In this intriguing treatise, child therapist and psychology professor Anderegg takes a wry and well-rounded look at the legacy of everyone's (least) favorite schoolyard epithet, getting deep into the history of an idea as well as the nuts and bolts of childhood "stereotype acquisition." Beginning with a "Field Guide to Nerds" ("or Why Nerds are So Gay"), Anderegg considers typical nerd traits (and includes a "Nerd Test" copied from "Deluxe NERD Glasses" package copy), parses out the subtle but important differences between "nerd" (emphasizing appearance) and "geek" (emphasizing intelligence), looks at the cultural history and rising profile of American anti-intellectualism, from Ichabod Crane and Ralph Waldo Emerson to Seinfeld and Beauty and the Geek, as well as more recent developments in nerd-related medical diagnoses like autism and Asperger's. Knowledgeable, charming and self-deprecating throughout, Anderegg is at his best when discussing the specific cases of children he's worked with, but readers should be happy to tag along as he occasionally wanders off point (contemplating, say, the Freudian implications of his subject). For educators, therapists and others interested in child psychology, this makes an insightful, if perhaps overstuffed, resource.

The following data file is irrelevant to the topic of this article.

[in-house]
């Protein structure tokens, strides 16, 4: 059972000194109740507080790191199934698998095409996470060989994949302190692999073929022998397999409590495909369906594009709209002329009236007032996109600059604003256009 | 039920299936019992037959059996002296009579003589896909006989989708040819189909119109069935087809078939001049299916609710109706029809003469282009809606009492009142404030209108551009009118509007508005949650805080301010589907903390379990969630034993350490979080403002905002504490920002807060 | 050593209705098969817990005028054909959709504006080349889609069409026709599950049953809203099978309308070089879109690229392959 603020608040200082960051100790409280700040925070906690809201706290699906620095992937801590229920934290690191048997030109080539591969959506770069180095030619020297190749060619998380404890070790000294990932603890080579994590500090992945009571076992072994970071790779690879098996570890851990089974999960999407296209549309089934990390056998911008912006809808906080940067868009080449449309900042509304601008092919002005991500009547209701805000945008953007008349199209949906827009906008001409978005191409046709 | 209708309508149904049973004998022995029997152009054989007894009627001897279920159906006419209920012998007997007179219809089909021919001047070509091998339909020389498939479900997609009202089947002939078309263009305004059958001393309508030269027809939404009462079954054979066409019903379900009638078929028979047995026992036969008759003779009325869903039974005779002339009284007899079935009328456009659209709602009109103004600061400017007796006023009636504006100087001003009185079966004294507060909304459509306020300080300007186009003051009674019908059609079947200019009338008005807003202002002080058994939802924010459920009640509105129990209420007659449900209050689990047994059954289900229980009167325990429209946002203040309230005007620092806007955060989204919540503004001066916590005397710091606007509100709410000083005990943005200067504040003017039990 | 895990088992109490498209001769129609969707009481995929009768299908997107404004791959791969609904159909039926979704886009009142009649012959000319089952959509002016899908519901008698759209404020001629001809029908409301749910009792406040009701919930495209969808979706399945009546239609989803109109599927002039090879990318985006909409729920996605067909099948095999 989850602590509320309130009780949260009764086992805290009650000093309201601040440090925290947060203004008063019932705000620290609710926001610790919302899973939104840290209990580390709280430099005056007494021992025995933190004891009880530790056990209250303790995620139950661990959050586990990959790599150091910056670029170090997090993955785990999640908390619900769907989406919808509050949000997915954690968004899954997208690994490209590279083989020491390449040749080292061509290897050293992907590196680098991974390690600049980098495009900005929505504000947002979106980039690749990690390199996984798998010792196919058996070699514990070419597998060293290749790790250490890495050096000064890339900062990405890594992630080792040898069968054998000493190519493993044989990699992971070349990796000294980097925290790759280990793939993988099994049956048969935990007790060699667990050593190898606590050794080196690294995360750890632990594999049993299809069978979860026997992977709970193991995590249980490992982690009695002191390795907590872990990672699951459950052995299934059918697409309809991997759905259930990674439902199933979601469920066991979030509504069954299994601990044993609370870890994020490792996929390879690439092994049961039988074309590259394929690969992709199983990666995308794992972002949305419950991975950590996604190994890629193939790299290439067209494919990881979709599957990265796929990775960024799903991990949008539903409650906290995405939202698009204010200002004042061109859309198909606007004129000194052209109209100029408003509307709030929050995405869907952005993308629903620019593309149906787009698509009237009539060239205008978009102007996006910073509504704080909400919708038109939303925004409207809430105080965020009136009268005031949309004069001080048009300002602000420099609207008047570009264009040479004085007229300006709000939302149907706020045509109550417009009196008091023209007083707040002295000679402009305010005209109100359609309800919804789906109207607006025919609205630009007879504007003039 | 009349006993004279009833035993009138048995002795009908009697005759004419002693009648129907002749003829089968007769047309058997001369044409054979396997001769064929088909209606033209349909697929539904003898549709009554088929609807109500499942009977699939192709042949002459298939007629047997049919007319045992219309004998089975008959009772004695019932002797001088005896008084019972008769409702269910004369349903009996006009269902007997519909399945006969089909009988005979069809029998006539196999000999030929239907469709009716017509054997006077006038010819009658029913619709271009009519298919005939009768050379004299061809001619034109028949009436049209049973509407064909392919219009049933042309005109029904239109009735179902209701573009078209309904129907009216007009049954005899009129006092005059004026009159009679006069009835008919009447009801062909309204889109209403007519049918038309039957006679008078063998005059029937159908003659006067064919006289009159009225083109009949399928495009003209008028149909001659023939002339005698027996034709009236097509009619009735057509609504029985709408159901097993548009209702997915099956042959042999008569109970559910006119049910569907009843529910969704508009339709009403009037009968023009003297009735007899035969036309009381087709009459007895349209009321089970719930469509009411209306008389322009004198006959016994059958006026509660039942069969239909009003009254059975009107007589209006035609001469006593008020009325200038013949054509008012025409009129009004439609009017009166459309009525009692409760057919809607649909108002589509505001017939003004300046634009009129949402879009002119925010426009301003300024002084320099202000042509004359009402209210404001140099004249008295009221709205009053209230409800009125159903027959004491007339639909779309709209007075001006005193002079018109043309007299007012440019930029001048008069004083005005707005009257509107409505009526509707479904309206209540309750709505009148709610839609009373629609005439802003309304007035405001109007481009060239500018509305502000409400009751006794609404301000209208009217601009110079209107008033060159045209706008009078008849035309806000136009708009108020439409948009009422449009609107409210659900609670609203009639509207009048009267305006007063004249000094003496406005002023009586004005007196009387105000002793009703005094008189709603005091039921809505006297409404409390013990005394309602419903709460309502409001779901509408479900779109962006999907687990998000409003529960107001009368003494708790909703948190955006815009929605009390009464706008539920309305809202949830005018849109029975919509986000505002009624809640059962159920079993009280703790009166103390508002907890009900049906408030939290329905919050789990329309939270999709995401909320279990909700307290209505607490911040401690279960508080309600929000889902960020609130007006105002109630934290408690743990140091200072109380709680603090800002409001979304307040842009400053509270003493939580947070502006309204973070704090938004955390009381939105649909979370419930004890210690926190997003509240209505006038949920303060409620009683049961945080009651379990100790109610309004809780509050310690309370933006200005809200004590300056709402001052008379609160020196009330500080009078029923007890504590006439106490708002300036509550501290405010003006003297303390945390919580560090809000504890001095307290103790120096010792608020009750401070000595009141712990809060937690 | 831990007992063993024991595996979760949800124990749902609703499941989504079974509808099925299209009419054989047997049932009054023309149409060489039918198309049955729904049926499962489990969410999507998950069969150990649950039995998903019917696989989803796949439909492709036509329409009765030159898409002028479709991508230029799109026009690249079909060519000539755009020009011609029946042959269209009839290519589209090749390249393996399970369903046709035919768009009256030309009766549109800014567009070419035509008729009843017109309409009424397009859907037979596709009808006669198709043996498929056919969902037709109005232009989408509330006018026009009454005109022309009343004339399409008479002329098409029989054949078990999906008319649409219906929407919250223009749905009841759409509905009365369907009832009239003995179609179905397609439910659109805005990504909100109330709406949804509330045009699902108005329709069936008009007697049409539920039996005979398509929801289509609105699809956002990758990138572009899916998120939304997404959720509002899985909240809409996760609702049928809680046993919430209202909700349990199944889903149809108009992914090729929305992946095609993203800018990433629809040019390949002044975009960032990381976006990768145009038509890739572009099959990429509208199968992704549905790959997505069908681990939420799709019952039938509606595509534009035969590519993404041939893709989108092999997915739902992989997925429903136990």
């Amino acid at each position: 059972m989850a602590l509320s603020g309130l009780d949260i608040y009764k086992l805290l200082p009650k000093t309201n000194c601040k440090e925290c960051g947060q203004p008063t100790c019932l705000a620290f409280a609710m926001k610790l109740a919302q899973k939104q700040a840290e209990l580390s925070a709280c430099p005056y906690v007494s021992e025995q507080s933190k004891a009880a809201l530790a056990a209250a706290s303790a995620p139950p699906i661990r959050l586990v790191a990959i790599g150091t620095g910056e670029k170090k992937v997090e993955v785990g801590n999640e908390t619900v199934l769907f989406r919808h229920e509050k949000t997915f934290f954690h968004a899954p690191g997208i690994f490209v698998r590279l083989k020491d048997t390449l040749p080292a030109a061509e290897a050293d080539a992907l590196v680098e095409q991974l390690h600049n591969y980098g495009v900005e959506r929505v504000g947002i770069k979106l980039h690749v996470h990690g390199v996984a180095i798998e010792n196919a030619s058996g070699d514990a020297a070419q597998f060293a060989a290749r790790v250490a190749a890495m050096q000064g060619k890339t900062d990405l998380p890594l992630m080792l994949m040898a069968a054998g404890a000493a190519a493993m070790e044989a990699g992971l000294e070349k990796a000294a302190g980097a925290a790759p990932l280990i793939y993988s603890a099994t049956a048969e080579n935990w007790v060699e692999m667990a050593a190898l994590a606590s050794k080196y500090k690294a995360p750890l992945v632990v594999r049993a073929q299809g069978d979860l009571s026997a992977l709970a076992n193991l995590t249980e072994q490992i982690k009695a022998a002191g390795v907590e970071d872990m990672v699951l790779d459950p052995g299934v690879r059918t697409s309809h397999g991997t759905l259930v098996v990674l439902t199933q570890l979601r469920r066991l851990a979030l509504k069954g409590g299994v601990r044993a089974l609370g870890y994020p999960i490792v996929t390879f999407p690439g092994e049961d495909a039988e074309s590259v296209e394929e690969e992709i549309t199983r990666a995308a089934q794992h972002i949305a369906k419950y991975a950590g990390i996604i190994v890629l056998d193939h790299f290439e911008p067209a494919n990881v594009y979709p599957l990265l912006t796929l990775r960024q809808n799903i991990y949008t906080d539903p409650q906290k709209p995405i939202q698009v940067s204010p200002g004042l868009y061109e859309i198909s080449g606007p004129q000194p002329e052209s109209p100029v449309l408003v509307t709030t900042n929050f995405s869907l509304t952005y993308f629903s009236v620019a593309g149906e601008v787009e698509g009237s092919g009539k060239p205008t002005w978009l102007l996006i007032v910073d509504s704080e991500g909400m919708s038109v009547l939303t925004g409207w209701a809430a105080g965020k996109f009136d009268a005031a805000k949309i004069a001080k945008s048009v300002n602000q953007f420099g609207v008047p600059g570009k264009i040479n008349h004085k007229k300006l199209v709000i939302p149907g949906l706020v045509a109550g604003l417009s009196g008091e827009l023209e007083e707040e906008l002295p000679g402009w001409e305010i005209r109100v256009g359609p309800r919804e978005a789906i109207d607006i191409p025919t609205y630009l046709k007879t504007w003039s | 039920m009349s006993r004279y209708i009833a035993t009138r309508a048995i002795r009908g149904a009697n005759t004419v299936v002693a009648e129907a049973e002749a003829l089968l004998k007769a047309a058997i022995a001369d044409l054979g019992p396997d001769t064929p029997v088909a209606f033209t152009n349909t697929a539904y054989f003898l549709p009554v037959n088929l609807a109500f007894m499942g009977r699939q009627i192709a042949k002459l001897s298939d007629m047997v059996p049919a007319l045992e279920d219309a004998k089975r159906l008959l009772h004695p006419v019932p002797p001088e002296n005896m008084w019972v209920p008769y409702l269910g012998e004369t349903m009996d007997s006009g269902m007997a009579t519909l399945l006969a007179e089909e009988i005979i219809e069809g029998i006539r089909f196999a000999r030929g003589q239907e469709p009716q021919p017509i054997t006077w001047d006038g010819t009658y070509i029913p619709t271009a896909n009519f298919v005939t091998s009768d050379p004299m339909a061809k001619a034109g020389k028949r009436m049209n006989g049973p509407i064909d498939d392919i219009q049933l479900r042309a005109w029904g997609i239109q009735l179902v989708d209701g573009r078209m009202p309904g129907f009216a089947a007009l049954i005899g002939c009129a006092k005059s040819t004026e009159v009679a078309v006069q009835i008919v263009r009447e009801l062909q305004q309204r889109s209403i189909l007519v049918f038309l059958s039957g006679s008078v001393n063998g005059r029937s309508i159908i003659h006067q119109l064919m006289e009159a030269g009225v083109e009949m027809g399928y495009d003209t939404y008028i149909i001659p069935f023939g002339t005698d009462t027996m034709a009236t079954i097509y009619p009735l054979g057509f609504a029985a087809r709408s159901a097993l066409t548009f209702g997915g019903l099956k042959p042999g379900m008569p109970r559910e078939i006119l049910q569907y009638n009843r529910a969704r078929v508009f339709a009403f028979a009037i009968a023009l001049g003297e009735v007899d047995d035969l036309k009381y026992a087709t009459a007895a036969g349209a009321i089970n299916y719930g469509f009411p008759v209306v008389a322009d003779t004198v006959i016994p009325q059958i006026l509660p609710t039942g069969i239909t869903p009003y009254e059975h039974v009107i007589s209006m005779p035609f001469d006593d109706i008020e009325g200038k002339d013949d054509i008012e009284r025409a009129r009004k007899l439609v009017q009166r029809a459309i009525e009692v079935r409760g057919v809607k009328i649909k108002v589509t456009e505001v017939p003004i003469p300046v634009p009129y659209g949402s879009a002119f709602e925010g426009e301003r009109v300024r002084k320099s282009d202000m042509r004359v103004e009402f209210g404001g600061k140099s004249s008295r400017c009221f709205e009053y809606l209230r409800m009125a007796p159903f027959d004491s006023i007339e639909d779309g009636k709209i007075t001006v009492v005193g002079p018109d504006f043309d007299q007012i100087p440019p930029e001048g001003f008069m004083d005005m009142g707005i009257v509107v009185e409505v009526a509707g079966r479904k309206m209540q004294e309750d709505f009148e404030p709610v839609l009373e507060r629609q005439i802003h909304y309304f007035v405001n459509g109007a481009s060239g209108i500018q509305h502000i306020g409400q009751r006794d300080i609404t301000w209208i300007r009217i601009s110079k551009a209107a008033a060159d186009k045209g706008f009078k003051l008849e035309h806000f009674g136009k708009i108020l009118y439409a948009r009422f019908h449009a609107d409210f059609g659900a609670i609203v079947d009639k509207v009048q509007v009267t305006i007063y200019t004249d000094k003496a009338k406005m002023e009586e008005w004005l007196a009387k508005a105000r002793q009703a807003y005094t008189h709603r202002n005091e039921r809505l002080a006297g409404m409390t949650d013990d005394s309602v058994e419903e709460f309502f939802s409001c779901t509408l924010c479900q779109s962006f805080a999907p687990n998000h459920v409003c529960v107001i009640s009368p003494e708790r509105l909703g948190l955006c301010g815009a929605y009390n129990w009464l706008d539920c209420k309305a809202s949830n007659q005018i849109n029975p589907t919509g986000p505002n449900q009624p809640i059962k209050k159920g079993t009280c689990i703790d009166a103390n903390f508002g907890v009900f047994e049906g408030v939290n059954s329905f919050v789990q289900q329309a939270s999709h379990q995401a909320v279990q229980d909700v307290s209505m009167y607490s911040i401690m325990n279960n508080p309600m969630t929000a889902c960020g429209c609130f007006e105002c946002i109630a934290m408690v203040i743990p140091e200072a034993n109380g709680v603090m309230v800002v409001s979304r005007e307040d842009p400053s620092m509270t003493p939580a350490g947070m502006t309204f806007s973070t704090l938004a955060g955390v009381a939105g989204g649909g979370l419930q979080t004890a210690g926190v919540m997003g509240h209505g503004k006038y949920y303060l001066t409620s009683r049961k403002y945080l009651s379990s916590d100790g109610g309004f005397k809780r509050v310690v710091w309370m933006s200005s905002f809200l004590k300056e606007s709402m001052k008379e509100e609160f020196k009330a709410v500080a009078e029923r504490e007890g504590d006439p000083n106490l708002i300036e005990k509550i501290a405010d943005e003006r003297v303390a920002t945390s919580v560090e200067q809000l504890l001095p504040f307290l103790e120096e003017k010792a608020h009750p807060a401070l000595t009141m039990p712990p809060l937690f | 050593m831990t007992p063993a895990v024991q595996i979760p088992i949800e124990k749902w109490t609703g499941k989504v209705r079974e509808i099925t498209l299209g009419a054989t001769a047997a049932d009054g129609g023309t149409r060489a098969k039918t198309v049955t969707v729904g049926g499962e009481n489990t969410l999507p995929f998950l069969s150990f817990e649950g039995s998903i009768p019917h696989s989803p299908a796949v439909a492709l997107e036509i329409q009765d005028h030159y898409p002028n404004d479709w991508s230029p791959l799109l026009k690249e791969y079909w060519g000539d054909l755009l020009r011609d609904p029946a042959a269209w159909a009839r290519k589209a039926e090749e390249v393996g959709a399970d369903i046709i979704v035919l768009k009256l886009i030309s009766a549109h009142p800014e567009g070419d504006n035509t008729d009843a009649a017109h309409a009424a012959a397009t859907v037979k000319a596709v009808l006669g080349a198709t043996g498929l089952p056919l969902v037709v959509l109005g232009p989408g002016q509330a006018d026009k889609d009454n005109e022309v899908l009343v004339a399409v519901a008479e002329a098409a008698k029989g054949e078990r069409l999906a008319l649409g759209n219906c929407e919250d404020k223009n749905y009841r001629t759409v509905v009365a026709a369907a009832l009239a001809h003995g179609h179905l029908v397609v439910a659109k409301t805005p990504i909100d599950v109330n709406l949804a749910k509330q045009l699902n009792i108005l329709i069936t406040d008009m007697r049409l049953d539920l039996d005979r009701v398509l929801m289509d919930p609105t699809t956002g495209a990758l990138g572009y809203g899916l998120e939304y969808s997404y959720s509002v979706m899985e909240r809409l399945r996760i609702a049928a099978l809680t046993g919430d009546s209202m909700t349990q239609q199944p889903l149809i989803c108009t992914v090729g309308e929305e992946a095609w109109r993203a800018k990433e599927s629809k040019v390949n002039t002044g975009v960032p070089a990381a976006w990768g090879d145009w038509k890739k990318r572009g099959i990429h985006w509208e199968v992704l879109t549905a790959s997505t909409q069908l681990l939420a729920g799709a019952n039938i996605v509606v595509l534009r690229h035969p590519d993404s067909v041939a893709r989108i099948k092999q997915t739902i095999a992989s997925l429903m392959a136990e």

Copyright © Reed Business Information, a division of Reed Elsevier Inc. All rights reserved.

Review